Ectopic Pregnancy (cont.)
IN THIS ARTICLE
Normally, at the beginning of a pregnancy, the fertilized egg travels from the fallopian tube to the uterus, where it implants and grows. But in about 2% of diagnosed pregnancies, the fertilized egg attaches to an area outside of the uterus, which results in an ectopic pregnancy (also known as a tubal pregnancy or an extrauterine pregnancy).3
An ectopic pregnancy cannot support the life of a fetus for very long. But an ectopic pregnancy can grow large enough to rupture the area it occupies, cause heavy bleeding, and endanger the mother. A woman with signs or symptoms of an ectopic pregnancy requires immediate medical care.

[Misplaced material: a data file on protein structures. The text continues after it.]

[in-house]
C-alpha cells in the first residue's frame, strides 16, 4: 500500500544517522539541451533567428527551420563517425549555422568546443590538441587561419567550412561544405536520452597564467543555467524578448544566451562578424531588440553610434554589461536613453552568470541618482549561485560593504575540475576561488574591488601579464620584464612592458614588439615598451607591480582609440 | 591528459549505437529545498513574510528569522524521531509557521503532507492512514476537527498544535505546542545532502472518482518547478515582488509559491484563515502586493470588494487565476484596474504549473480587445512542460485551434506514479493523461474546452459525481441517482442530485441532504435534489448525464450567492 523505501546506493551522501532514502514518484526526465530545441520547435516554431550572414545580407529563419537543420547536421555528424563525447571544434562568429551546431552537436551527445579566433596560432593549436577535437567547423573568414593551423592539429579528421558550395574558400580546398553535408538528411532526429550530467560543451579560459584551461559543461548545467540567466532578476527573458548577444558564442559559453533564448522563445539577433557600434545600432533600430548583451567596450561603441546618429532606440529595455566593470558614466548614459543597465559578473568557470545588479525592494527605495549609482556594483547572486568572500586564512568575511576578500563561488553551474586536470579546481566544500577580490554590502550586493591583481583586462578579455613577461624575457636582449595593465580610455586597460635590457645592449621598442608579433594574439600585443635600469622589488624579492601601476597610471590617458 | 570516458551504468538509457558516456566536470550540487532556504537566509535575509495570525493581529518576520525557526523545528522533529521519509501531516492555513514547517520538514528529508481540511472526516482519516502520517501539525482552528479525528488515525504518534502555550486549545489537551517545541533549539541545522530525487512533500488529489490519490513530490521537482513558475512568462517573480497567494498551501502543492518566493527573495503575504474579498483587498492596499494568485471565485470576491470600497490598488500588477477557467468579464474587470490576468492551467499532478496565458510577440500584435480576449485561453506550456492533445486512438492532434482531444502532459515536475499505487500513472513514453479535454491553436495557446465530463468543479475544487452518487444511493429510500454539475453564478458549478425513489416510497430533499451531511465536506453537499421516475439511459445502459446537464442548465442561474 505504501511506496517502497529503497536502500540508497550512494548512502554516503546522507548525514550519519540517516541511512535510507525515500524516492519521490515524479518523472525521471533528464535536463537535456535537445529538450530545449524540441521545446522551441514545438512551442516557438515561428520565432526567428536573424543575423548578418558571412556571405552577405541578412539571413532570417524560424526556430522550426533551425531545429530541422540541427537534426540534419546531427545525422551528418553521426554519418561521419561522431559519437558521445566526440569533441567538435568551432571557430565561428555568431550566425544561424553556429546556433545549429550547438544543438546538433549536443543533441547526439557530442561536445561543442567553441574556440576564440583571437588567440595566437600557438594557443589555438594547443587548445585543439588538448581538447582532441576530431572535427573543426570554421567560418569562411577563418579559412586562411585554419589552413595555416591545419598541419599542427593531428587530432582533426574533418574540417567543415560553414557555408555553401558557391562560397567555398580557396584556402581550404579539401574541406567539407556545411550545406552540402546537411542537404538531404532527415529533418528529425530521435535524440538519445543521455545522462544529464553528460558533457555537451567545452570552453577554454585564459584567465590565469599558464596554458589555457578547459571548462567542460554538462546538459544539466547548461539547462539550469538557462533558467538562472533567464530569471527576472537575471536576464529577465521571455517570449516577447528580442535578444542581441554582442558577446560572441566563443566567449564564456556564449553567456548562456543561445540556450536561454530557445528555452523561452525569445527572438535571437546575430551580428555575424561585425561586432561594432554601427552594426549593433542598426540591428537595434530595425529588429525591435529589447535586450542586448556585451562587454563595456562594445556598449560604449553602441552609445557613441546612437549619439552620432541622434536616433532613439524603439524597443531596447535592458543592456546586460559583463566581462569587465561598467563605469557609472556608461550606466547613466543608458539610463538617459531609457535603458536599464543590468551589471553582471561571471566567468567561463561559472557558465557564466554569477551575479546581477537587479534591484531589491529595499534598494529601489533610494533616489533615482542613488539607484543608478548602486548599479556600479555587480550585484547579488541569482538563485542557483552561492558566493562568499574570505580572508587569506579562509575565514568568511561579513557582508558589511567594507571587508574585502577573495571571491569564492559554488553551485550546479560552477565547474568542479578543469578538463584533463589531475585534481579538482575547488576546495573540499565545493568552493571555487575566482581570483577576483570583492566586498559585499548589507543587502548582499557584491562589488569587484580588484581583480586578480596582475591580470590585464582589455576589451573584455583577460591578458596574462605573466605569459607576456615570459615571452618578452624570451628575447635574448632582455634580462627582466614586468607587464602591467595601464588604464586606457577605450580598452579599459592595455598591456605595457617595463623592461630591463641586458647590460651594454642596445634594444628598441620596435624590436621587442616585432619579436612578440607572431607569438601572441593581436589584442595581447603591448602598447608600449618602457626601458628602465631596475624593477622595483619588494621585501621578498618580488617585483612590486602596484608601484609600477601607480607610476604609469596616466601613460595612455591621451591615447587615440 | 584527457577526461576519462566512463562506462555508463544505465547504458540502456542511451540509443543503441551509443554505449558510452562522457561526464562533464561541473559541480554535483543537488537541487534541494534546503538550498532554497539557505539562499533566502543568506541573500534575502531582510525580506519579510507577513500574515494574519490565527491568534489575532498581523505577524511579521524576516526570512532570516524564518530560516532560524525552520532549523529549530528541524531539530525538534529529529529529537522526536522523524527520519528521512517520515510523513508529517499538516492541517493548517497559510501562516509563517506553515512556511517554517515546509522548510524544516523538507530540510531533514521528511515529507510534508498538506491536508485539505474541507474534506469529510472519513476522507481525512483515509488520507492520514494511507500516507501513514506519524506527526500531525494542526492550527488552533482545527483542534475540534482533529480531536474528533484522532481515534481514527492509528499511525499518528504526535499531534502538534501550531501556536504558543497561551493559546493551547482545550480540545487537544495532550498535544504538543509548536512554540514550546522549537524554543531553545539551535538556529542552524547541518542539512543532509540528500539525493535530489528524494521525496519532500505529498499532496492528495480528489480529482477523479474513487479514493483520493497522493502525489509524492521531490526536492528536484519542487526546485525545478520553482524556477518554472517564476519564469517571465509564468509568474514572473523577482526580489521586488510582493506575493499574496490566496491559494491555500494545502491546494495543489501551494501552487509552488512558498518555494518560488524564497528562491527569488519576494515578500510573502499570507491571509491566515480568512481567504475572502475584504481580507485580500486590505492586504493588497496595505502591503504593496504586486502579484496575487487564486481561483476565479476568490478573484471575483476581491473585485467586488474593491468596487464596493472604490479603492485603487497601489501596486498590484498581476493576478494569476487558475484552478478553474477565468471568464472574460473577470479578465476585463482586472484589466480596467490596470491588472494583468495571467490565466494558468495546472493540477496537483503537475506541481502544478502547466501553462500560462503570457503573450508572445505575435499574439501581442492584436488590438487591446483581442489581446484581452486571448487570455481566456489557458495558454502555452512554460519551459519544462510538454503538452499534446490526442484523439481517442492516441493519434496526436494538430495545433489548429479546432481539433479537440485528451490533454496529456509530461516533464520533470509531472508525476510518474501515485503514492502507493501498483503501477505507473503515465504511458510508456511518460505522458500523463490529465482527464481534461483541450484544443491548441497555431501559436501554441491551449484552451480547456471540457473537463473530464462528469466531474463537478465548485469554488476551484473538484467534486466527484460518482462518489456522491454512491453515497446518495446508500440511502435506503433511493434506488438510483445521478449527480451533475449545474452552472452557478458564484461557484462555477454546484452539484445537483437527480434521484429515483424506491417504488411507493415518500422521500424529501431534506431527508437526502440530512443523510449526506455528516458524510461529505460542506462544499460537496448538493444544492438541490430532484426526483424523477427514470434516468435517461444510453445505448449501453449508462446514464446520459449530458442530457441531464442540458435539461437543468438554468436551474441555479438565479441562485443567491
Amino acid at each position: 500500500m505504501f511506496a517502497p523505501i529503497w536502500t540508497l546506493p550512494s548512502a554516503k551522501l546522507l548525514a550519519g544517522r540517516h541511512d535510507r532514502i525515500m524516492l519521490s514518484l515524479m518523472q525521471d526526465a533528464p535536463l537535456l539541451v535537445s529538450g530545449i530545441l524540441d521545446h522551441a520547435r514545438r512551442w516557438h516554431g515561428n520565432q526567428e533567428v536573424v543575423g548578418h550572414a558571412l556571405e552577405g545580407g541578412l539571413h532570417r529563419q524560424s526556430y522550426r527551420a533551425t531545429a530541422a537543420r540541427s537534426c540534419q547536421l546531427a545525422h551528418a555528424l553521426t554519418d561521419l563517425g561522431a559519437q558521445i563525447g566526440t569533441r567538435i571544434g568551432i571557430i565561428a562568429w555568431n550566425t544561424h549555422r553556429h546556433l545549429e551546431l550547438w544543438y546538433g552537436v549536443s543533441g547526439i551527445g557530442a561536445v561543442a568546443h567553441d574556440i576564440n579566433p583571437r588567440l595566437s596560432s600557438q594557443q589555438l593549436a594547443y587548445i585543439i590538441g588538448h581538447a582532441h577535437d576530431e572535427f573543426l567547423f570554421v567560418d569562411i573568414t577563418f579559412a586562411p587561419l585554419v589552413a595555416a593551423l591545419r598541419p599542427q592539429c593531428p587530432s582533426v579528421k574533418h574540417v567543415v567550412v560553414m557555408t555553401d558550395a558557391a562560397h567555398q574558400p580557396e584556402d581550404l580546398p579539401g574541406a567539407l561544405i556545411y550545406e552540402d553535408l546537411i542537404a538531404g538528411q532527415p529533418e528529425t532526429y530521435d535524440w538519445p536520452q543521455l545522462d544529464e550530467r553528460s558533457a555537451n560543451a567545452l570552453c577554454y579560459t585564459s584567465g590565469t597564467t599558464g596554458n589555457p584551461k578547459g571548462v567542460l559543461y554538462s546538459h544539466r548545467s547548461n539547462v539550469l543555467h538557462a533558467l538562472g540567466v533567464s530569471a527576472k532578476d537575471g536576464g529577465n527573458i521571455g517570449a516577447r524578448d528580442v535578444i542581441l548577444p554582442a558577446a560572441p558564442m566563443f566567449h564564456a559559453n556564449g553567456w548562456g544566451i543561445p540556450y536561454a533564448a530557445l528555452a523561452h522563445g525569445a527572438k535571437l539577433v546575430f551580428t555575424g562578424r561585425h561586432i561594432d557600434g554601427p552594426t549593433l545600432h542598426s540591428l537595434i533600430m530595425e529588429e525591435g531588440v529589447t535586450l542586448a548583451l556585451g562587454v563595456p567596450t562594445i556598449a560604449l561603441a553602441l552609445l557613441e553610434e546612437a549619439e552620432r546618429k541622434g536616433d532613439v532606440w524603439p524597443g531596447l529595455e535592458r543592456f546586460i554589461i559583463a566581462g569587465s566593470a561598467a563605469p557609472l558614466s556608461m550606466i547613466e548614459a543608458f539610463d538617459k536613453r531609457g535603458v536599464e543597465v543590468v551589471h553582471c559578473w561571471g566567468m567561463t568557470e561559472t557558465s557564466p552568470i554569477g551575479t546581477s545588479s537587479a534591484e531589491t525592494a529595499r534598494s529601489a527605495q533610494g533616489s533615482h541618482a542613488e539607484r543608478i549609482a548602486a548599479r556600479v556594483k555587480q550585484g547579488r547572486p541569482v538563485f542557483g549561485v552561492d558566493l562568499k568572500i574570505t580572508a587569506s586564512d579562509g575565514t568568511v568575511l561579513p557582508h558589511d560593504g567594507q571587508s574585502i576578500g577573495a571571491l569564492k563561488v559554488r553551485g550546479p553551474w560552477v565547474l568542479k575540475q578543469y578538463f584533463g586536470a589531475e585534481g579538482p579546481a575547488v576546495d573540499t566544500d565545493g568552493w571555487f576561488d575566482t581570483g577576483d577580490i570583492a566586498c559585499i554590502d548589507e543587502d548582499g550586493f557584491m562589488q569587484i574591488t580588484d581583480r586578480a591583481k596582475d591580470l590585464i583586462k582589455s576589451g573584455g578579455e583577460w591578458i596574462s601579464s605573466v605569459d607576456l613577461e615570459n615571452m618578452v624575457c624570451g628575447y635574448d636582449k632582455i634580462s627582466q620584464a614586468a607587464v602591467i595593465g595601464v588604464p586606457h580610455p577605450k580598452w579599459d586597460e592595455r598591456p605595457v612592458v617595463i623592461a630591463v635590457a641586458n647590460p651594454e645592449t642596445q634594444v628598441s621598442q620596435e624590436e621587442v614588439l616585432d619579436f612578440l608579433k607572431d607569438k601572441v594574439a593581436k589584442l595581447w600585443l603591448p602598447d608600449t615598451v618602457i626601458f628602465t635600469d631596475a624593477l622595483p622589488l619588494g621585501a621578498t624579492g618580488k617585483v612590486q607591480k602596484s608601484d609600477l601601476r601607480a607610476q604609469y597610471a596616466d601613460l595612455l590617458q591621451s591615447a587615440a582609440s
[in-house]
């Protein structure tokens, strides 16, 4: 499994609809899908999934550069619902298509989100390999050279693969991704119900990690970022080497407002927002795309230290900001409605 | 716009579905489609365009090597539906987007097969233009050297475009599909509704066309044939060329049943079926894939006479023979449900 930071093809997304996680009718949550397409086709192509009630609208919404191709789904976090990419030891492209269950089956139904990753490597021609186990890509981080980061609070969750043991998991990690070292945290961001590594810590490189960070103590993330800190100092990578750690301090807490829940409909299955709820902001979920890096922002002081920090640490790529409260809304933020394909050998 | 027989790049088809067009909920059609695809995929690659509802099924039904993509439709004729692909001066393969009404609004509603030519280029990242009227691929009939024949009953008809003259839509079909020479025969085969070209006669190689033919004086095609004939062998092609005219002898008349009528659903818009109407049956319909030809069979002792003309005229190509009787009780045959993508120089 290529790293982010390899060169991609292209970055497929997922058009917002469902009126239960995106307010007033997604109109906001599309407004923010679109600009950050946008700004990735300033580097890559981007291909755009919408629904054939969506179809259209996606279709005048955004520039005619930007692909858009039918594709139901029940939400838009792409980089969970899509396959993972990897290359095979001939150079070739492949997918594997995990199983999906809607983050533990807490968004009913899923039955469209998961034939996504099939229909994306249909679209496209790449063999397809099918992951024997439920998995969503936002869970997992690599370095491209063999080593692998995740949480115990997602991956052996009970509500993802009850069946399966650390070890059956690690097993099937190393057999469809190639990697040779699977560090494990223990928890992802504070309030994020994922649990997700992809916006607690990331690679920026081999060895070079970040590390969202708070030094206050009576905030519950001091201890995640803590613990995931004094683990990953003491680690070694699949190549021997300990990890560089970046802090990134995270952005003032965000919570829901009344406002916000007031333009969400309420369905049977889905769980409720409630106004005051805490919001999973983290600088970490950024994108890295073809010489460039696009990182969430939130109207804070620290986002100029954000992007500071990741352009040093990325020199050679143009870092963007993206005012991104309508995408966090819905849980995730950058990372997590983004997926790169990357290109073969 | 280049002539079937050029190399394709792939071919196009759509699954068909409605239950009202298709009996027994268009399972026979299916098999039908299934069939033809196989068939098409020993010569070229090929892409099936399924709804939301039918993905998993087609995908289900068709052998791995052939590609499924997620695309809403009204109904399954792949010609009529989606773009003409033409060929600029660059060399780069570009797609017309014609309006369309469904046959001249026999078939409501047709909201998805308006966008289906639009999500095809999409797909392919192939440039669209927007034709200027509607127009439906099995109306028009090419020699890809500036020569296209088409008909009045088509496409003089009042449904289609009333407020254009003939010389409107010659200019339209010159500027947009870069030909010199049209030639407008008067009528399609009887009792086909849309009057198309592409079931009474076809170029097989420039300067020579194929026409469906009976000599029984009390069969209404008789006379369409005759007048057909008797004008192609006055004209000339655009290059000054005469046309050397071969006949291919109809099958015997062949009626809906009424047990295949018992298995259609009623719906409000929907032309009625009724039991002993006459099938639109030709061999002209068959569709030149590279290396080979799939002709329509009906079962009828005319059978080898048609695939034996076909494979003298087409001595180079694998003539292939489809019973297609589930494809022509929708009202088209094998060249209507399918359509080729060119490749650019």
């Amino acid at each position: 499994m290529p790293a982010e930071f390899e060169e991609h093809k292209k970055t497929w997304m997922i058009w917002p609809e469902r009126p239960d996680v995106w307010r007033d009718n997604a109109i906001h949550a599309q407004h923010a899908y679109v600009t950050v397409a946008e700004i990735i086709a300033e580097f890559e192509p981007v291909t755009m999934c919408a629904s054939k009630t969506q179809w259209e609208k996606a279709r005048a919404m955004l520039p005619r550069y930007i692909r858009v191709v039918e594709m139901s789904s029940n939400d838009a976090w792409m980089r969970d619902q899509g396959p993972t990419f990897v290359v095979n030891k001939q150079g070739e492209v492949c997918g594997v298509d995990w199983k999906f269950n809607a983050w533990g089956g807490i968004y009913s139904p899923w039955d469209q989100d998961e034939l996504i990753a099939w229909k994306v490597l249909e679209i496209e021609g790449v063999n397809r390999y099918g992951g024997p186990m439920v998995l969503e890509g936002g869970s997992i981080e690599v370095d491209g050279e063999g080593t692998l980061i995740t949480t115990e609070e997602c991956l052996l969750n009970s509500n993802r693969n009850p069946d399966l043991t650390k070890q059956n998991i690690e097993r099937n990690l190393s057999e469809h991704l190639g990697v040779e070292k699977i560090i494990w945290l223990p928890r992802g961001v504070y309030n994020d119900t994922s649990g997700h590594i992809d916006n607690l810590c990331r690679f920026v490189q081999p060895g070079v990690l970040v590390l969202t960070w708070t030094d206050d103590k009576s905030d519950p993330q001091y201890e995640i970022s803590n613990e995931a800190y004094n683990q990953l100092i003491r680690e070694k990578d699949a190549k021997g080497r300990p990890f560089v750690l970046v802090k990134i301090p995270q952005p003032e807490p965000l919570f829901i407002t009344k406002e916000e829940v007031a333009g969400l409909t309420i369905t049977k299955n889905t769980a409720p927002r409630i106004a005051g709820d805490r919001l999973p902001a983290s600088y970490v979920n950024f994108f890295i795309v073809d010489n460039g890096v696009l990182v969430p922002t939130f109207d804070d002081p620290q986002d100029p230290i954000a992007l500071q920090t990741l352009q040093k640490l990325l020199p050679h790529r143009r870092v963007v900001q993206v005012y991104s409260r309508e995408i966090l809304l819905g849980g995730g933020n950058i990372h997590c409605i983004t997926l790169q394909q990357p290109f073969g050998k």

In most ectopic pregnancies, the fertilized egg has implanted in a fallopian tube.
In rare cases:
See a picture of locations where an ectopic pregnancy can develop.
Complications of ectopic pregnancy
Ectopic pregnancy can damage the fallopian tube, which can make it difficult to become pregnant in the future.
Ectopic pregnancies are usually detected early enough to prevent deadly complications such as severe bleeding. A ruptured ectopic pregnancy requires emergency surgery to prevent heavy bleeding into the abdomen. The affected tube is partially or fully removed. For more information, see the Surgery section of this topic.
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